Posted on Art

Percy Animé

March 2020 will forever be remember by the world for at least one thing: the introduction of Percy Animé – inquisitive rogue; catman; avid journaler. Alignment: neutral, to avoid scientific bias.

Coincidentally it’s also when I joined a D&D campaign.

But who is Percy Animé?

As a kitten Percy was “adopted” by a hag. And though he eventually escaped, he is still haunted by his time with her.

To learn more about him, we need only inspect these few pages from his journal that I found, torn and stained, in a dusty alley somewhere in the dank side of Waterdeep:

Percy clicked the last ring into place and the whole thing came apart in his hands. Huh. Simpler than I expected, he thought. The rough stone at his back dug its way into his awareness as he absently reassembled the puzzle. He pushed himself off the wall and was midway through tossing it into the depths of the alley when the most intriguing thing caught his eye. 

A group of ne’er-do-wells entering a tavern, artfully painted with the filth of hard travel. There were five of them, mixed in amongst the rabble.  All strangers from the looks of it, apart from two. Those two looked similar enough to be brothers, though it’s difficult to tell with half-dragons. 

What were they doing in Water Deep, he wondered. What were they up to? 

Percy smiled, ever so slightly. An astute observer might have just glimpsed his needle-sharp teeth. 

What was a self-respecting tabaxi to do, but investigate further?

Slipping into the tavern, he edged along the wall as he took in its layout. The group of ne’er-do-wells stood facing one of their number, a human female, whose back was to the bar.  Integrating into the group was as simple as weaving his way through the common-folk, caught up in their own lives. Planting himself just close enough, and just far enough away, for it to be ambiguous as to if he were with them or not.  He focused on the female human as she began to speak.

“Introductions are in order.” She paused. “I am Zelinas Havellyn, member of the Knights of the Shield.  We specialize in legal services. And debt collection.” 

She raised her voice noticeably, presumably so as to carry to the rest of the tavern’s occupants. “So if you’re looking for legal services, look no further than the Knights of the Shield.”

“Now, if you would please tell me a little about yourselves.” She nodded to one of the towering half-dragons.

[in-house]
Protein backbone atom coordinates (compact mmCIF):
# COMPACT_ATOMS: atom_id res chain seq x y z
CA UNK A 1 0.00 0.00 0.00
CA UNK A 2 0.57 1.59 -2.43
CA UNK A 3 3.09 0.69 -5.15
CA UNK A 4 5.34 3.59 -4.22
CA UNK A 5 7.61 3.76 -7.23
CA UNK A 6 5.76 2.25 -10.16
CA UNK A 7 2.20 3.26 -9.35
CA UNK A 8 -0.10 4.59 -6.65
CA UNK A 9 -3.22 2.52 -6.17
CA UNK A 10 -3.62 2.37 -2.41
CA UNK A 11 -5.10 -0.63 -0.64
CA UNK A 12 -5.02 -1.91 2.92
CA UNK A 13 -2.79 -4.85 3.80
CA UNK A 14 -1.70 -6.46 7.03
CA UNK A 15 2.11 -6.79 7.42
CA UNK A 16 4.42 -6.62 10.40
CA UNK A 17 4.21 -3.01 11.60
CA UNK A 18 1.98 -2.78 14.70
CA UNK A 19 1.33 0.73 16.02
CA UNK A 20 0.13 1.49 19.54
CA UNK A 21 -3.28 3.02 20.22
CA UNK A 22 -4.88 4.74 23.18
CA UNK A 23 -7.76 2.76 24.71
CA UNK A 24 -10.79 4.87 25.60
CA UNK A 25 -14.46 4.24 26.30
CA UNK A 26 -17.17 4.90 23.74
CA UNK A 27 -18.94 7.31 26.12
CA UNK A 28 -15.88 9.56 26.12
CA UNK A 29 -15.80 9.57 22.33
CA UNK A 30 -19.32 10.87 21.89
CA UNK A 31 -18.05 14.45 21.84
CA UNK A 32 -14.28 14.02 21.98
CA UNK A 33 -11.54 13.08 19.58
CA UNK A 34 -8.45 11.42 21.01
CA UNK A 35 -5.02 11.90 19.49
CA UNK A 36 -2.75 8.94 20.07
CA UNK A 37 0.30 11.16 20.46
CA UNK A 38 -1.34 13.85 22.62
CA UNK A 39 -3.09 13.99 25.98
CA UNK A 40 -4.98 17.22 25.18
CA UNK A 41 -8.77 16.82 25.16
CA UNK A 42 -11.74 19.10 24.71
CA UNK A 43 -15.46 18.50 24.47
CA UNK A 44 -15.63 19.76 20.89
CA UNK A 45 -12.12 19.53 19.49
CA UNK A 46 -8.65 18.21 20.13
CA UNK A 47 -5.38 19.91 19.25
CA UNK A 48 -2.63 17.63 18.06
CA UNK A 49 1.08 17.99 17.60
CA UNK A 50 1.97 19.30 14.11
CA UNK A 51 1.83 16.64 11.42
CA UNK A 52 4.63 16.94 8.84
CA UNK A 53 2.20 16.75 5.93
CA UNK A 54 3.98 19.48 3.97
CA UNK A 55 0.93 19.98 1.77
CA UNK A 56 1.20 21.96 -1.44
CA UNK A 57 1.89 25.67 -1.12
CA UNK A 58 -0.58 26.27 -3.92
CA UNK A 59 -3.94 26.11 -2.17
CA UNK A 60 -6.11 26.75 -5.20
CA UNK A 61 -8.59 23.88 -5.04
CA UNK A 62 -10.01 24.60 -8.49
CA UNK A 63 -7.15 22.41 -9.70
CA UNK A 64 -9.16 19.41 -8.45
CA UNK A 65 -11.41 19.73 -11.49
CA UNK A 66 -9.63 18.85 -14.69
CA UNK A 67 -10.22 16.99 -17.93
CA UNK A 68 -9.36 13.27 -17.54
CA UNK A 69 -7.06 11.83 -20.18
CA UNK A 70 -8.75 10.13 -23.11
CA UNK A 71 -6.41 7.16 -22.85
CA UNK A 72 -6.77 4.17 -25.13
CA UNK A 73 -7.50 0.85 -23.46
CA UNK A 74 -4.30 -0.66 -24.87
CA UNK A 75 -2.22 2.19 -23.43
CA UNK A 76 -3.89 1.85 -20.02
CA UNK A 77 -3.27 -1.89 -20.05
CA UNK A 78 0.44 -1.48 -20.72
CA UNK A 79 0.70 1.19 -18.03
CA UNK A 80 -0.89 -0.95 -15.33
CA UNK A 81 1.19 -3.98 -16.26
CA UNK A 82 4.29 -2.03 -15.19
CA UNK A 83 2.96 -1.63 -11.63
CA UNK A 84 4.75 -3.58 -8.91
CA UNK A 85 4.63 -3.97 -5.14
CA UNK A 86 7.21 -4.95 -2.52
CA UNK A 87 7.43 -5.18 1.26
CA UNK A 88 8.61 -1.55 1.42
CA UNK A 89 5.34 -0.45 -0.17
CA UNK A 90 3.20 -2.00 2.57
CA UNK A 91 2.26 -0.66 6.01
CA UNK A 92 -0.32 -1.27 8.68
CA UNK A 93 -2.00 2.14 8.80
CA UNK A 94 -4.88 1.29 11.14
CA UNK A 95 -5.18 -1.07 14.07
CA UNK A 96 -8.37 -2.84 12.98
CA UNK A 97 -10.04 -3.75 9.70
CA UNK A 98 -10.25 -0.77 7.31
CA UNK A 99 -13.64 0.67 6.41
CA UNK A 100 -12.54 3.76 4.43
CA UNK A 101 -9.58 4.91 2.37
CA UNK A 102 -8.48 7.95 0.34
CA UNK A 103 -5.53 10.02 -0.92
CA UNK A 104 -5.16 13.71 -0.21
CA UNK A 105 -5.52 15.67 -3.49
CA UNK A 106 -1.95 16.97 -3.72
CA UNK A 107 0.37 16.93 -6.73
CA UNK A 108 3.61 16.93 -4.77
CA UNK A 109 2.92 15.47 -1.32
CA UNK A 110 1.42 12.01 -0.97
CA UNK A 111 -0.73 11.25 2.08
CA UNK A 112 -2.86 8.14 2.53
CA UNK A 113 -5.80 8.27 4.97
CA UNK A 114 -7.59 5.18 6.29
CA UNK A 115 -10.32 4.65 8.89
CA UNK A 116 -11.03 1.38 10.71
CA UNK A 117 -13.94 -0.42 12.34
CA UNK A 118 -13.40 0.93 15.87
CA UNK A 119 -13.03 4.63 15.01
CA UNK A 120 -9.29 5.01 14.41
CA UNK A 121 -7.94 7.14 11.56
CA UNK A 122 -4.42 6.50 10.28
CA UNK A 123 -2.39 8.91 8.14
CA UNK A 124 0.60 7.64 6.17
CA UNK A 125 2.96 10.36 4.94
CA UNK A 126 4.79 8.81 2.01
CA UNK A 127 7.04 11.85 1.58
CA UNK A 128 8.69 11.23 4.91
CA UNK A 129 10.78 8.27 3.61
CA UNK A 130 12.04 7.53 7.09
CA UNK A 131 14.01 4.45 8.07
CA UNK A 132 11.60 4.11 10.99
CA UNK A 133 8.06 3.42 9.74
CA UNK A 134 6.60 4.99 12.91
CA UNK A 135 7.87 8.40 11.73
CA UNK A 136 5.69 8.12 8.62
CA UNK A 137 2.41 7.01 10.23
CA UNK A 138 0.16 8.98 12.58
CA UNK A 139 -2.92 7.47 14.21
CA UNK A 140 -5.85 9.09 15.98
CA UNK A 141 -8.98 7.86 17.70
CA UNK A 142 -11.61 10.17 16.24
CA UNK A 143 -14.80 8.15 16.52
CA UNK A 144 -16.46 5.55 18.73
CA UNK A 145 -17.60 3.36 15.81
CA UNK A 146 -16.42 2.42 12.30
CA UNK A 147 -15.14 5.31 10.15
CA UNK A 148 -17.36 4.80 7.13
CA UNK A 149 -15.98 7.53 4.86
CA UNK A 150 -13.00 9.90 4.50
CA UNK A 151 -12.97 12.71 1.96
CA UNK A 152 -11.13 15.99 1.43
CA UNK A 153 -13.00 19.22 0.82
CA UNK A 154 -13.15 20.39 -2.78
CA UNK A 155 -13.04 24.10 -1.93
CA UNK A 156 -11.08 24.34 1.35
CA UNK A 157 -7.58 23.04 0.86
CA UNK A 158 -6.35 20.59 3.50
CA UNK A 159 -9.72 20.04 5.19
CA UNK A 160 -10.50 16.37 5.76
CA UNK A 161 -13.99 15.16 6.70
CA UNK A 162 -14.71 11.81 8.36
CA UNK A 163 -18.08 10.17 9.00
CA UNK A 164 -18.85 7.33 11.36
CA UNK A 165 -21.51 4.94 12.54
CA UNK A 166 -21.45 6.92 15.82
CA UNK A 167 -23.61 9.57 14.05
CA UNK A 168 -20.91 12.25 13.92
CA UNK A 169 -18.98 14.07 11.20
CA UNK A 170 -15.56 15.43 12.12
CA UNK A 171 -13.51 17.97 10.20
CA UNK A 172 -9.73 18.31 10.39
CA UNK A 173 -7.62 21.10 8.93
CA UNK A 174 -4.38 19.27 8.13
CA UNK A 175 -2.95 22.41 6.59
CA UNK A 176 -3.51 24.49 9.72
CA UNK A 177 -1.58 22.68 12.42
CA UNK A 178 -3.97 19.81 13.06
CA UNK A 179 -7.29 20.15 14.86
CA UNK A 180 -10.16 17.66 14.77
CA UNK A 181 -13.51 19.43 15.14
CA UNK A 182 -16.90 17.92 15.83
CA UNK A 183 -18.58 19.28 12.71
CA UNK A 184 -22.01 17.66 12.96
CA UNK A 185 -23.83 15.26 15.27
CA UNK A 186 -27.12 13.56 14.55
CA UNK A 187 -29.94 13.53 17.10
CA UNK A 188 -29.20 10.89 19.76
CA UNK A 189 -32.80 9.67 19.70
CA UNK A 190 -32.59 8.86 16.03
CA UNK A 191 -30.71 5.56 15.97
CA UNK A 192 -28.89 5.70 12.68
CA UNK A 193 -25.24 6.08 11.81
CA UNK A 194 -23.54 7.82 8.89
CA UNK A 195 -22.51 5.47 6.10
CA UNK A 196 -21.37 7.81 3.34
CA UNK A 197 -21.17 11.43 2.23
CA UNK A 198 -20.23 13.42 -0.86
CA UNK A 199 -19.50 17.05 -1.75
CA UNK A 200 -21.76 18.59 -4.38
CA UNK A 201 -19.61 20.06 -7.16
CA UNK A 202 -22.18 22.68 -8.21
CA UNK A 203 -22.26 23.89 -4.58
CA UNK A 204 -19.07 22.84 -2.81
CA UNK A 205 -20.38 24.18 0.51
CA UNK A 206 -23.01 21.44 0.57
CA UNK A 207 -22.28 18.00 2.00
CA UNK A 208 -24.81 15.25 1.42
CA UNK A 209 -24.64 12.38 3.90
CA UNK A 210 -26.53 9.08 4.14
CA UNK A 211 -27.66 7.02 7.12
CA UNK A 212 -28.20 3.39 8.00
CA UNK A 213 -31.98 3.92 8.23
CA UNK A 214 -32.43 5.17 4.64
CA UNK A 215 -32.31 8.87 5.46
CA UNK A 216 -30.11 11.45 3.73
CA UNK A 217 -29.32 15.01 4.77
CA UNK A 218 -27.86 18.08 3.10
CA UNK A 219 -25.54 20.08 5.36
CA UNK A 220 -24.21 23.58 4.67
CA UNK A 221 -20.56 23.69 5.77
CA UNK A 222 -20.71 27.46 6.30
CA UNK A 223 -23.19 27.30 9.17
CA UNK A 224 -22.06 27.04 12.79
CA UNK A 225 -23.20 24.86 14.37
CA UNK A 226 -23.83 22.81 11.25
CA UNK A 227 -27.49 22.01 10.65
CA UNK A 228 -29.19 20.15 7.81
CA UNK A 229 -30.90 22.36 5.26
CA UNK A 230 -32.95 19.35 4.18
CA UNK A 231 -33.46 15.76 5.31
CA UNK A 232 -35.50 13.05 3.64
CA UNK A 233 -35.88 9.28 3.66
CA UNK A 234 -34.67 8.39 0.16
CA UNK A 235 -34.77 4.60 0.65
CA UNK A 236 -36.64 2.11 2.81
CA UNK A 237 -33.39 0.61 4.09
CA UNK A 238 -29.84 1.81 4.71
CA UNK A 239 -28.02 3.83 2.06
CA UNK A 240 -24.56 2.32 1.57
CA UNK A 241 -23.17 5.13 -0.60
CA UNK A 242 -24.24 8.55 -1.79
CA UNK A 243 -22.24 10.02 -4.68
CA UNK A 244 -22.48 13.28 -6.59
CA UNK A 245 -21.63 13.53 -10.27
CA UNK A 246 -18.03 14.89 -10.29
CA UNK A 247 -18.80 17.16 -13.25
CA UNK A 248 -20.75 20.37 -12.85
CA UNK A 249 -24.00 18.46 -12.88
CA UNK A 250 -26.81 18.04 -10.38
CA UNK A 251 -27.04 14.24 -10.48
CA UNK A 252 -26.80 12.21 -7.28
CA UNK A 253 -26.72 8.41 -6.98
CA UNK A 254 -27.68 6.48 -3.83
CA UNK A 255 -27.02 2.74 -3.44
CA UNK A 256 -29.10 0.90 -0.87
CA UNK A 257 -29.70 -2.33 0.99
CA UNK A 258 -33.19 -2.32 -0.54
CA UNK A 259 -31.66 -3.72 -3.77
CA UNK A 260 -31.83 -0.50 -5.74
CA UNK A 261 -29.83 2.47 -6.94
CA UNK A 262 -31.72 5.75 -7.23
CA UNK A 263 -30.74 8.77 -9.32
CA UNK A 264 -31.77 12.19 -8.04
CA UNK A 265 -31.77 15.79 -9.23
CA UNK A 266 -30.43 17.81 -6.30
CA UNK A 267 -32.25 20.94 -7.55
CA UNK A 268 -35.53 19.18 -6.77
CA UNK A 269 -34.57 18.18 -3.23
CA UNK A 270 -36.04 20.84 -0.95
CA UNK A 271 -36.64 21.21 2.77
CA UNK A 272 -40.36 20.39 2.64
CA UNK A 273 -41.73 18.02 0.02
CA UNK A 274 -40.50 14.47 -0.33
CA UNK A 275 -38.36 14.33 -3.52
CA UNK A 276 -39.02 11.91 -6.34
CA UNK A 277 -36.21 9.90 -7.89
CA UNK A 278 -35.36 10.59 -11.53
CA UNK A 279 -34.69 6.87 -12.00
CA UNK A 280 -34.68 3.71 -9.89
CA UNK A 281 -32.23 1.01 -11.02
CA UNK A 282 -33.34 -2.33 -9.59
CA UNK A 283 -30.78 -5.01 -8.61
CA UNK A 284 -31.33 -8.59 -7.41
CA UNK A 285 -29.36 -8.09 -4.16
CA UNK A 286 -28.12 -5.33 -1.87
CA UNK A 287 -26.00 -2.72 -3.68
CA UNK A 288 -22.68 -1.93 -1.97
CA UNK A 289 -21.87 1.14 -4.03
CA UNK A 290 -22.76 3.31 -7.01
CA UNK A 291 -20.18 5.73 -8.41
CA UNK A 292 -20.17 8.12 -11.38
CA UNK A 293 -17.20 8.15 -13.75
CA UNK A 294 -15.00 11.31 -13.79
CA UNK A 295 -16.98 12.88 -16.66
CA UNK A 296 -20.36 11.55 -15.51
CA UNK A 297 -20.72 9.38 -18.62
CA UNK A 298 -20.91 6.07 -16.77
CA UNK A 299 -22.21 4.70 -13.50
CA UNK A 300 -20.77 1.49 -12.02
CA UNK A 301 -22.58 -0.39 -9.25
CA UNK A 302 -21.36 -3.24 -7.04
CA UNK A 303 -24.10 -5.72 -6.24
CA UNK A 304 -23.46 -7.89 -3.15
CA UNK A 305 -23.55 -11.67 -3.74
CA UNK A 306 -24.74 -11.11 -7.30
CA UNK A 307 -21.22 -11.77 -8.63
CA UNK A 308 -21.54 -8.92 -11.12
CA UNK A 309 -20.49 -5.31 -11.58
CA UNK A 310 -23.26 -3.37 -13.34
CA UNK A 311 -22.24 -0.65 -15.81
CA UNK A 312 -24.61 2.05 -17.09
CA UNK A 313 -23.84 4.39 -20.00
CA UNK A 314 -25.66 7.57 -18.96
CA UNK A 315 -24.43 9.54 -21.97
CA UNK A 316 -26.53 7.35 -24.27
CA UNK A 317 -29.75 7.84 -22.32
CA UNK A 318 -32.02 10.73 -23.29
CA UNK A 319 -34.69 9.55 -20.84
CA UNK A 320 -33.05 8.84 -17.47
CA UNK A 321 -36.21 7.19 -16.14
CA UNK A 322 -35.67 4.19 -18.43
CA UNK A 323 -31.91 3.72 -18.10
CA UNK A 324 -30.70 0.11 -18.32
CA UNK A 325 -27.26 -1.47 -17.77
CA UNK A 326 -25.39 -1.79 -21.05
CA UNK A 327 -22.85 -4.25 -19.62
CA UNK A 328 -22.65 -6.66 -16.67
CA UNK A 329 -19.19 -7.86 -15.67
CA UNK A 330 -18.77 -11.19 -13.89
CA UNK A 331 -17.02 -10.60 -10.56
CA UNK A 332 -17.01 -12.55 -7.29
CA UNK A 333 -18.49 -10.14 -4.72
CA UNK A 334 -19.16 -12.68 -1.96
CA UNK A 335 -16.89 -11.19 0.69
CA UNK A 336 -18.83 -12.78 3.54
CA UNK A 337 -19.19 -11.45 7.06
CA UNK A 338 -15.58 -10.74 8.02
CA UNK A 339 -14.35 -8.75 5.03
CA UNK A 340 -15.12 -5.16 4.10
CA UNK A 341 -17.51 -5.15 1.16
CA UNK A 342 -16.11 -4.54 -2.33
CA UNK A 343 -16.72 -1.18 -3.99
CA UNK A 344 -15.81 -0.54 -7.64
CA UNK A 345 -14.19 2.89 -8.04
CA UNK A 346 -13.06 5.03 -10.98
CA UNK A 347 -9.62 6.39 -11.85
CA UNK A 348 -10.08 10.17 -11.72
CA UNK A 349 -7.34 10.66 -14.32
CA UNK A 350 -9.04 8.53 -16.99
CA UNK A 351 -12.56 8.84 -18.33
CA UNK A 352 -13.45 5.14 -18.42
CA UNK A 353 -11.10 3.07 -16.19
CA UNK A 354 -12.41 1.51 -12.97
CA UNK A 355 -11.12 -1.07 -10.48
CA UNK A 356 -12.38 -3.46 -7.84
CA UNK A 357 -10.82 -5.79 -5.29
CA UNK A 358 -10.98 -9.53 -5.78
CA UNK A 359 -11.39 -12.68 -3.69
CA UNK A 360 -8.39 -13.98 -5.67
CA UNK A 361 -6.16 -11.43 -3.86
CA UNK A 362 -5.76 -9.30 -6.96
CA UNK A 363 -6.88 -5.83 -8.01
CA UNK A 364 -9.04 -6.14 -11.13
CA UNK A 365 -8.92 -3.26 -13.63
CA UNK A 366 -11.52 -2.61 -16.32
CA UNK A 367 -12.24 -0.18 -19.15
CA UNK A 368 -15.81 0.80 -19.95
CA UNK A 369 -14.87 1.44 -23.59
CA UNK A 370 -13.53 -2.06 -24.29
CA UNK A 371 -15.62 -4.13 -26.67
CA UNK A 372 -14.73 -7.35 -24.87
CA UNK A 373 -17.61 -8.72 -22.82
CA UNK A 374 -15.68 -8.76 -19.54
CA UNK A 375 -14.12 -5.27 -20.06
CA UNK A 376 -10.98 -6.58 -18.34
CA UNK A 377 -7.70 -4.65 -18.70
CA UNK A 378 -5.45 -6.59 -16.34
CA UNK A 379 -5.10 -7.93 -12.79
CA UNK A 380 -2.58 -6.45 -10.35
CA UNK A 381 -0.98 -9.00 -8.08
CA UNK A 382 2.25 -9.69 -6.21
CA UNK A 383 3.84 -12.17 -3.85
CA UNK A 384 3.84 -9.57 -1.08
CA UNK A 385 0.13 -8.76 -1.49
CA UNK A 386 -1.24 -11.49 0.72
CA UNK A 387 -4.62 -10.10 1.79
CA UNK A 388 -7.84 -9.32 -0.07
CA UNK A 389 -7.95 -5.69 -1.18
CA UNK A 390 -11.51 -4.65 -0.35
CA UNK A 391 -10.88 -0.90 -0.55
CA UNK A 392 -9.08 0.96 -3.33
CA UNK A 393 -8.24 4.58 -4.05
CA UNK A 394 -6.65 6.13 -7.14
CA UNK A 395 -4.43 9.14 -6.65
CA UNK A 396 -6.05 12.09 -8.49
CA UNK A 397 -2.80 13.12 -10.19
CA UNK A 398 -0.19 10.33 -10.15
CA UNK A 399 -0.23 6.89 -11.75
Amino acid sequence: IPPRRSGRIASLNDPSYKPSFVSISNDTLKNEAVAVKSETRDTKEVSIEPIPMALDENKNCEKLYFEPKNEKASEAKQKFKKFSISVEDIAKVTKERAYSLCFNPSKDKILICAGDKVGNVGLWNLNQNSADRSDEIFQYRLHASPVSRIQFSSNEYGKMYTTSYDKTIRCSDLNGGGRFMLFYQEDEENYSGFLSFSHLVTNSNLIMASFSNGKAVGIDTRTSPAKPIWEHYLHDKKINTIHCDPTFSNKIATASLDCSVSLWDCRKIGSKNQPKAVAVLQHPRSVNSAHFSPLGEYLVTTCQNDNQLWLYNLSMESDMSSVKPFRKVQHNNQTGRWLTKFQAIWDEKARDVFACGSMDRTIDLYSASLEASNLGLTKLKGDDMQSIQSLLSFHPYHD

“My name is Sasuto, practitioner of the blade.  It is all I have in this life.” He had two, in fact.  Along with horns, and red scales which glinted despite the tavern’s glooms.  

The matching half-dragon, but for a third sword and deep, black scales, sighed.  He finished the drink in his hand and spoke next.

“I am Roronoa, master of the blade.  Sasuto is my brother.” He grumbled.

Brothers. He’d never doubted it.

“Hi! My name is Chadley and I’m an acolyte of Semuan.” Wide-eyed and with a cheerful grin, he looked to be half-elven. Or perhaps a dainty human.

The last of them – a firbolg – rumbled, “I am Gygg. Druid of the spores.” 

“Anyone else?” Zelinas asked, looking directly at Percy.

“Umm..” I should have seen this coming. Surely they’d see through his deception and mark him as the imposter he was. Surely. And then he’d have to injure one of them and flee.  Perhaps Chadley, he looked feeble. 

Percy’s mind briefly caught up in plans and contingencies, none of them ideal. There was nothing for it. He had to double down and hope they hadn’t noticed the interminable pause.

“Yes, it is I! Percy Animé. Famed catman of diverse interests and great skill.” He nodded to each of his presumed companions in turn.

Zelinas nodded back, and Percy let out a nearly audible sigh of relief.  He hadn’t truly expected that to work.

— Percy Animé’s private journal

I’m sure there must be more, hidden away somewhere. He’s reported to be a cagey cat. Perhaps it’s buried, or knowing Percy, he probably zagged, storing somewhere no one would expect. What’s the opposite of buried? No. There’s no way it could be in a cloud. Are there spells for that?